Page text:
San Luis

From recent trip: Lake City to Creede to Buena Vista to Alamosa, Colorado.  I live in Grand Junction and work in finance to those in the throes of homelessness or on the verge of homeless.  It is an interesting lot: examining the 'welfare' aspect in this smaller town in the midst of great kindness.  The mountains high to the east and the red of Utah to the west.  The Volvo provides a nice container to go through.  Welfare is needed.  The homeless deserve a home.  The wage earners deserve a liveable wage.  Welfare is in the quality of life and in supporting human flourishing.  There are positive and negative outlooks toward community.  A good way to heal this rift is in economic justice and positive education.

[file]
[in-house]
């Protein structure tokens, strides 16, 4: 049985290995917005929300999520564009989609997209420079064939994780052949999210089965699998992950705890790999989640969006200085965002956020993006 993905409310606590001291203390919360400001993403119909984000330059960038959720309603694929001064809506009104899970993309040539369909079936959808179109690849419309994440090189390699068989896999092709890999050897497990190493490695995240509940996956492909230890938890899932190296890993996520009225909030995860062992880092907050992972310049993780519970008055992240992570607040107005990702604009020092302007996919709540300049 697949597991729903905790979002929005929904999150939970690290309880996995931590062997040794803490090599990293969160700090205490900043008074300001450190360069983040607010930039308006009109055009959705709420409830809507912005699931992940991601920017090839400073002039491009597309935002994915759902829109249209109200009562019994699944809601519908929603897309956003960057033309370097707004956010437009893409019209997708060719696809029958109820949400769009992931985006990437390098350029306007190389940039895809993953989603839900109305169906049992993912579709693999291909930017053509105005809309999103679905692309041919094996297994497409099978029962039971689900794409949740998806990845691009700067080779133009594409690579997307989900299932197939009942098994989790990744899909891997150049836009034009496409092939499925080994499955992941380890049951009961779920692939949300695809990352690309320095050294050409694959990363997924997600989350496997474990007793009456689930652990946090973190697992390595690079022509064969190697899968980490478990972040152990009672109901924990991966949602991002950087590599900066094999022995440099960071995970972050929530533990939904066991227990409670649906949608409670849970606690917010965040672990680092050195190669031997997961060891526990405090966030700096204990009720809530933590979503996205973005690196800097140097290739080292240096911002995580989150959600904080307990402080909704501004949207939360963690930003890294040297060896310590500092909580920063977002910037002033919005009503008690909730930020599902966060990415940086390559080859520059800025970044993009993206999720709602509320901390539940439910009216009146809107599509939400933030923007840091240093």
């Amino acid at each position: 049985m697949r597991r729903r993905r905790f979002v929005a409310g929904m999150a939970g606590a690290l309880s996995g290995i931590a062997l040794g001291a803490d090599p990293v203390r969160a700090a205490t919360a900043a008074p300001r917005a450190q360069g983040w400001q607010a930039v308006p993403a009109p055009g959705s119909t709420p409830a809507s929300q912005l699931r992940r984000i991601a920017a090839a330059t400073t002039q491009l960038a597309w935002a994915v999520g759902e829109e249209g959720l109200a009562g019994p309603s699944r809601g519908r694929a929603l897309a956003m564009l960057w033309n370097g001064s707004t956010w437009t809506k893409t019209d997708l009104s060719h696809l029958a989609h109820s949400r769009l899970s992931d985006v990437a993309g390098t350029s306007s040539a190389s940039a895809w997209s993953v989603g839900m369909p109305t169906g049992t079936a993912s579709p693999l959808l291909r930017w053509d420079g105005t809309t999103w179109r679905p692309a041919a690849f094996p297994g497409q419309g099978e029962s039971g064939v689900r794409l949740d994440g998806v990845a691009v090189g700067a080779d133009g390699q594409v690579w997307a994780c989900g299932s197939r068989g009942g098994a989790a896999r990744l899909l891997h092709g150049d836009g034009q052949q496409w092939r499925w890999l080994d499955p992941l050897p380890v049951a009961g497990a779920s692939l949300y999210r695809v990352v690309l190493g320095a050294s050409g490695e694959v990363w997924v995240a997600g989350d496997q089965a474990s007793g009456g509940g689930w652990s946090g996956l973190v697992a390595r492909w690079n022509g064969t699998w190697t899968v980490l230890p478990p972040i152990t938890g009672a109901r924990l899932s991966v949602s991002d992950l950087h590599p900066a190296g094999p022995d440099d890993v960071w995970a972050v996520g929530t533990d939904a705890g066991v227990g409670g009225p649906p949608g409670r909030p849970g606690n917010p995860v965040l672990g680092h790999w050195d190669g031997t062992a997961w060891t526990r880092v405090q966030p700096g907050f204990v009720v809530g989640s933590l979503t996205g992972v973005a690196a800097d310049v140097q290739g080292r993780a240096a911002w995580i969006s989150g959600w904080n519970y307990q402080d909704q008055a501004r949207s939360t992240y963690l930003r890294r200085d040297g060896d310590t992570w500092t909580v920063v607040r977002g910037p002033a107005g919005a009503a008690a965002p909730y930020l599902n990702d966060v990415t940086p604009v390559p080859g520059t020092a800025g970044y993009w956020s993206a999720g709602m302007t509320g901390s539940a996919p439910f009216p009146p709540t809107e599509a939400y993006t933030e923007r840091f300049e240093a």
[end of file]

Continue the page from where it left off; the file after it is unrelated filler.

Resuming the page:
'The idea of philosophy is mediation - Christianity's is the paradox.'
Soren Kierkegaard

If one holds to some (Christian) scripture, there is no mediation but a clear stance.  If it is open and in the spirit of a greater inclusivity as in the blind man made to see's awareness of 'worship God and do his will and God will listen' (gospel of John), then assuredly the person will be cast out from the first. 

This was a solution to the 'opposites' found in Samaritan and Jew.  Jesus, after all was sacrificed between two 'others'.  triad to synthesis or higher celebratory resolution.  Jesus told the Samaritan woman, 'I who speak to you am he.'  Devoid of titles, a simple statement of non-separation that includes the 'I am' (God) within triad of I, you, he(she).'   We are all bound singularly.

How do we hold to the collective while sitting with the individual person right in front of one?  There is difference and there is something in the space: there is potential and it is always in between you and me, he and she.


Return to Galilee